Maybe I was too tired. Maybe I’m too dumb. Maybe I wasn’t paying attention. It had to be one of those three things, because I’ve been told for several years now that Traffic is one of those ridiculously awesome vignette-ensemble-truth movies (think Babel, Crash). And when I saw it, all I could think was, “Damn! Michael Douglas has a really clear voice.”

It was a good movie. I could tell. I just couldn’t pick up on everything. I still don’t know if good or evil prevailed at the end. Was it obvious? Someone help me out here? Or was it one of those, “And so we keep living” kind of endings, where it’s intentionally ambivalent? I know I’m glad that a movie was made that depicted Topher Grace as both an aggressive teenager and a coke addict. Nice. He was coking it with a talented Julia Stiles look-alike, too, Erika Christensen. Not bad.

Dennis Quaid? Always a solid choice in my book. Plus he had a bit of chemie with ol’ CZJ (I’ll get to her in a second.) Don Cheadle? Heard he was sort of a jerk but, MAN, can the guy act. He really shows you how it’s work to act. In a good way, though. He makes it look tough because he’s so good. Also, I saw John Slattery for like one second, and he needs to be in more stuff. Thank god for Mad Men. One more celeb gush and then I’ll get to the real gush: Benicio del Toro is actually kind of hot. I also like him because I can understand his Spanish. He speaks at a normal pace. THANK YOU FOR BEING NOT CONFUSING. Oh, wait, speaking of awesome Spanish-speakers, Luis Guzman needs to be in more stuff, too. He’s hilarious, but he’s a talented actor.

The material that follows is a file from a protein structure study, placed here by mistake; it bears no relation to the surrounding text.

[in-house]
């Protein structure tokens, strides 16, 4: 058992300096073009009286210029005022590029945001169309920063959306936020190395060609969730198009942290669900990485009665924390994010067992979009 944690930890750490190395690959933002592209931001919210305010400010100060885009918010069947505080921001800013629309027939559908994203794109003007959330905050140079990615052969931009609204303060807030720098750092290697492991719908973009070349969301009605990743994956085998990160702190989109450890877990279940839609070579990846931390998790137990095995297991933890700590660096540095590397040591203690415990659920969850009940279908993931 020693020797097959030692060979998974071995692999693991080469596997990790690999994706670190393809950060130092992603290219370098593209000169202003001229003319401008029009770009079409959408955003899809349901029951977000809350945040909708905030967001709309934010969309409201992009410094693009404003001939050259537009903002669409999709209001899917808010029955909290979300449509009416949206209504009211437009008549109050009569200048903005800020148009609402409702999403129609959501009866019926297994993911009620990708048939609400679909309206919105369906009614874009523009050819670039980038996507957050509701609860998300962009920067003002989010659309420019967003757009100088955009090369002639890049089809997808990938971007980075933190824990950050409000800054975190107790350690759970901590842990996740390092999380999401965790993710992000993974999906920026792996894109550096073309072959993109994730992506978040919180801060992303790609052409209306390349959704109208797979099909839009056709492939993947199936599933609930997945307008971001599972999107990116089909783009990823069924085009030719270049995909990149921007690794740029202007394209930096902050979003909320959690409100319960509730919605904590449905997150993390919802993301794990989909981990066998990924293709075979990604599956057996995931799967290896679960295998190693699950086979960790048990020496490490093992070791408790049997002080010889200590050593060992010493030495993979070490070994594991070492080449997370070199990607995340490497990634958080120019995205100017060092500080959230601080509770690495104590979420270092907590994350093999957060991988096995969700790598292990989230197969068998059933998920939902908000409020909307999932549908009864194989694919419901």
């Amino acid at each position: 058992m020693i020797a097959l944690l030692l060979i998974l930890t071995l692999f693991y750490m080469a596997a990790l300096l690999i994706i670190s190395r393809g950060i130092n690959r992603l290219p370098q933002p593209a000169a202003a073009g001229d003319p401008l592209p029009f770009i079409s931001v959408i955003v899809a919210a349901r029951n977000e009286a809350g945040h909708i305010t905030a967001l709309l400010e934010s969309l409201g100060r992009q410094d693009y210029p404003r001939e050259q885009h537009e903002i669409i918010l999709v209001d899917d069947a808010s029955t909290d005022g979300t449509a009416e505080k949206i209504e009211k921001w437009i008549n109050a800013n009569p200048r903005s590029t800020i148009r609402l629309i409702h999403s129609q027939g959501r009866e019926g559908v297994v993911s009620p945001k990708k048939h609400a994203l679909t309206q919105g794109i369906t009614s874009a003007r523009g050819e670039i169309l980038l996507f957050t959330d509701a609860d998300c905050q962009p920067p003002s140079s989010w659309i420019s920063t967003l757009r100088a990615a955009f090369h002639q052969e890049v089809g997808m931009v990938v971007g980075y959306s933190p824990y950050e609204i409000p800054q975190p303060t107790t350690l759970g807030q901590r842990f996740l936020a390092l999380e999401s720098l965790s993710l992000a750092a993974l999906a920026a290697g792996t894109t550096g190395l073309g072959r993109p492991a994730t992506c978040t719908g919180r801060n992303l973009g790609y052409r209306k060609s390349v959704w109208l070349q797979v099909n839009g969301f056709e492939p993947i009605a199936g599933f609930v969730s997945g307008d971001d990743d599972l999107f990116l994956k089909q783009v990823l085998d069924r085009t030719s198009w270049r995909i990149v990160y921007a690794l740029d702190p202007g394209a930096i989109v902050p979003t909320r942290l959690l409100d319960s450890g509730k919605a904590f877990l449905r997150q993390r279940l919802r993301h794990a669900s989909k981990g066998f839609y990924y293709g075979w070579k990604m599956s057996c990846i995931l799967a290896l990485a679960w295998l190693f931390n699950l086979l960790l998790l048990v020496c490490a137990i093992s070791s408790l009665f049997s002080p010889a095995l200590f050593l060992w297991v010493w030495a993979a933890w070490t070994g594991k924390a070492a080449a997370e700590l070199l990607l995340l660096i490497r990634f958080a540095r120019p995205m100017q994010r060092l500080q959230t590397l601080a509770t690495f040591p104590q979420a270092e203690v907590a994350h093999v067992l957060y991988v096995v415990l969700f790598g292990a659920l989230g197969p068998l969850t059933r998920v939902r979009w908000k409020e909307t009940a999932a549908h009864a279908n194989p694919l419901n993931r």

Michael Douglas isn’t as great as he used to be, though. I think it’s because we’re all still shocked that he scored such a babe. Although Catherine Zeta-Jones appears quite physically normal in this film (I think she was pregnant at the time). She wasn’t stellar, though, either. Her transition from good to evil was a bit unconvincing—one minute she was afraid of losing her husband in jail, the next she’s making dolls out of packed cocaine. Too soon, I say.

The filming is beautiful, though. The hidden camera techniques? The newsy style? The gritty style? The starkness? It reeks of Steven Soderbergh, whose work I haven’t exactly raved about recently, but it’s clearly some of his best. It’s hard to believe that this film was made nearly 10 years ago, yet its relevancy is sadly appropriate. The most artful scene was also the most violent, but it speaks to his talent. Guzman’s character is killed in a car explosion, but the noise from the bomb is muted. Instead, we see a few mouthed, silent reactions from others at the scene and we hear a discordant lull, a la There Will Be Blood. It’s breathtaking. You feel like you heard the explosion even though the sound never reached your ears.

I also liked the subtle weaving of race relations in this film, especially because it dealt a lot with Mexico and America, two cultures I encounter in relative equilibrium when I go home. Racism is commonly associated with a hatred for African Americans, but Mexican Americans are disrespected, too. People mispronounce their language, insult their accents, dumb them down and force them to work for almost nothing. It’s despicable. And this movie shows what that looks like.